America is in the midst of a cultural, political, historical, and spiritual reset about the legacy of the Civil War.
Following the racially motivated massacre of innocents in a church in Charleston, South Carolina, millions of Americans are reconsidering their views of the public and private displays of the Confederate flag, the beloved and reviled “Stars and Bars.”
For the time being, the momentum of public sentiment is overwhelmingly against this contested symbol. Politicians are falling over themselves to remove the Confederate flag from public facilities. Walmart, Amazon, Sears, eBay and other top retailers are exiling the symbol from the marketplace.
The Internet is intensifying and accelerating this change in public sentiment. It also provides a window into the state of mind of contending advocates.
An unexpected aspect is the lack of grace of some on the winning side. There are a number of people who subtly or not-so-subtly disparage those who are now converting to their long held point of view. They question their motivations. They question their judgment. They resemble those pious churchgoers who never let their newer cohorts forget that no matter what, they’ll always be second-class in a sense, unable to achieve the status of those who came earlier.
Such an attitude is understandable, to some extent. It’s may also be accurate, to some extent. Nonetheless, it’s also self-indulgent.
From a leadership perspective, such an attitude is a mistake of the first order.
The practice of 21st century leadership is more and more about influence. It’s less and less about directing others or presuming to impose points of view. This is true in all settings, from business to politics.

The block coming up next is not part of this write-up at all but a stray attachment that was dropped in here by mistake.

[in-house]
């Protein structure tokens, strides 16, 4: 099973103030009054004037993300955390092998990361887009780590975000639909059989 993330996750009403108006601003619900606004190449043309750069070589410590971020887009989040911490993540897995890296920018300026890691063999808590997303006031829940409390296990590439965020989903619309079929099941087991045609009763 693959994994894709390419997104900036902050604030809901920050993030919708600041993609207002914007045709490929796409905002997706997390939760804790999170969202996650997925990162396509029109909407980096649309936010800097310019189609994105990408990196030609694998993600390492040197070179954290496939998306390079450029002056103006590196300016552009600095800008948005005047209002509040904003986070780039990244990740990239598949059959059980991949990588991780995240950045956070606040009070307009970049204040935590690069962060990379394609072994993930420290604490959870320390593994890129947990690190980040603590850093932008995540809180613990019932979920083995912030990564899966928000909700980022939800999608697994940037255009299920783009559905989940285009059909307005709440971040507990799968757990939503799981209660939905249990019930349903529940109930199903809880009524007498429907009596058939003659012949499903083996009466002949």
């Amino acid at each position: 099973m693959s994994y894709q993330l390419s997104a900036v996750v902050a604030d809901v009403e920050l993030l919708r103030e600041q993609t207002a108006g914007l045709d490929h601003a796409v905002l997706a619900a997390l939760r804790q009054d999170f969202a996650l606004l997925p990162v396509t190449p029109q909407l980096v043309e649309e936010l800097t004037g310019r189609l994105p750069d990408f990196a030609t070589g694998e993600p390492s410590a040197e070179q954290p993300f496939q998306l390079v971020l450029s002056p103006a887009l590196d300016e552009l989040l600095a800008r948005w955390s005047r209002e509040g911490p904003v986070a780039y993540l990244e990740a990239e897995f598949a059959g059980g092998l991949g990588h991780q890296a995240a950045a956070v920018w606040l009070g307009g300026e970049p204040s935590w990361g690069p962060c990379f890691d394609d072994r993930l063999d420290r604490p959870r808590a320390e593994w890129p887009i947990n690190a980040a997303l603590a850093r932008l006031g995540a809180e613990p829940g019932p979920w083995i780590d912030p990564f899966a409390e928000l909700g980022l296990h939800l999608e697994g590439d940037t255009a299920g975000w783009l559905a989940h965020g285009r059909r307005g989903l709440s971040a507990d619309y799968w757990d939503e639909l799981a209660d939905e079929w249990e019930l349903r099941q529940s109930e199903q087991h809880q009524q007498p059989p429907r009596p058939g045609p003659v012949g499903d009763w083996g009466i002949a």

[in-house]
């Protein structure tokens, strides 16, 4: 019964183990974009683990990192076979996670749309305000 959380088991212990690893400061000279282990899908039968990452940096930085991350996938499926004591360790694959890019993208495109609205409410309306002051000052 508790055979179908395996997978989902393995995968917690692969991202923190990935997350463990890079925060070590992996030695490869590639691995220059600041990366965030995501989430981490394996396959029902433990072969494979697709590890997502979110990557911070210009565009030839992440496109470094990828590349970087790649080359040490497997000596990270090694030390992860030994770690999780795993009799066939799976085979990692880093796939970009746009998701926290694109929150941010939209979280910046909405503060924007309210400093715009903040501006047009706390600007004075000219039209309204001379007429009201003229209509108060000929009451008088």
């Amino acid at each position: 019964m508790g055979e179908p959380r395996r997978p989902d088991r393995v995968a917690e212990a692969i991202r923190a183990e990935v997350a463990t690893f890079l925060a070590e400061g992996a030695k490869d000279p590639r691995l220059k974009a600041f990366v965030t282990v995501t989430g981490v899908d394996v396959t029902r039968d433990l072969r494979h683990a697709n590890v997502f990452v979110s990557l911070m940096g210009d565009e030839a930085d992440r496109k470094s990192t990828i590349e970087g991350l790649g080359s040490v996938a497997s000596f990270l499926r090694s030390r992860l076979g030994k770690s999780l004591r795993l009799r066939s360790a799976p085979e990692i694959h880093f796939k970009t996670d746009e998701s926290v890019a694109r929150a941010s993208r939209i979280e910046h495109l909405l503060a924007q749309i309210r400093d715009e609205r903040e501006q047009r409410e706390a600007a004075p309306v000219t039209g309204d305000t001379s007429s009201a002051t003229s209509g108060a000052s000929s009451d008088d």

Even the highest positional leaders, such as presidents and popes and ceo’s must focus on persuading others. Much of their power is not directly applied as in the past, but is simply the power to persuade (in Richard Neustadt’s lasting phrase). What sets them apart is a unique vantage point, and the number of tools at their disposal.
If leaders are in the persuasion business, then their stock in trade is winning converts.
One of the most effective ways to win converts is to honor them. In so doing one is advancing and honoring the greater cause one serves.
Effective Leaders Honor Converts
Reflect on any effective leader, past or present. You’ll find that they strive to honor converts. The last thing they would do is diminish their contribution.
This is a notable aspect of the transformative leadership of Abraham Lincoln, Theodore Roosevelt, Franklin Roosevelt, Mahatma Gandhi, Martin Luther King, and Nelson Mandela.
One recalls a rather blunt yet memorable application of this approach by President Lyndon Johnson. As recounted by his former aide, Joseph Califano:
Johnson considered the 1965 Voting Rights Act his most important piece of legislation. During one of his many conversations with Republican Senate Minority Leader Everett Dirksen, whose support Johnson needed to get the bill passed, LBJ appealed to his place in history: “Everett, if you come with me on this bill, a hundred years from now there’ll be only two people they’ll remember from the state of Illinois: Abraham Lincoln and Everett Dirksen.” Johnson also made sure that Dirksen became a drafter of the bill so he would be fully invested in it and would vote to break the filibuster. He did. “You treat Everett Dirksen with the same courtesy and attention to his requests that you accord [Democratic Majority Leader] Mike Mansfield,” he repeatedly told me and other White House aides.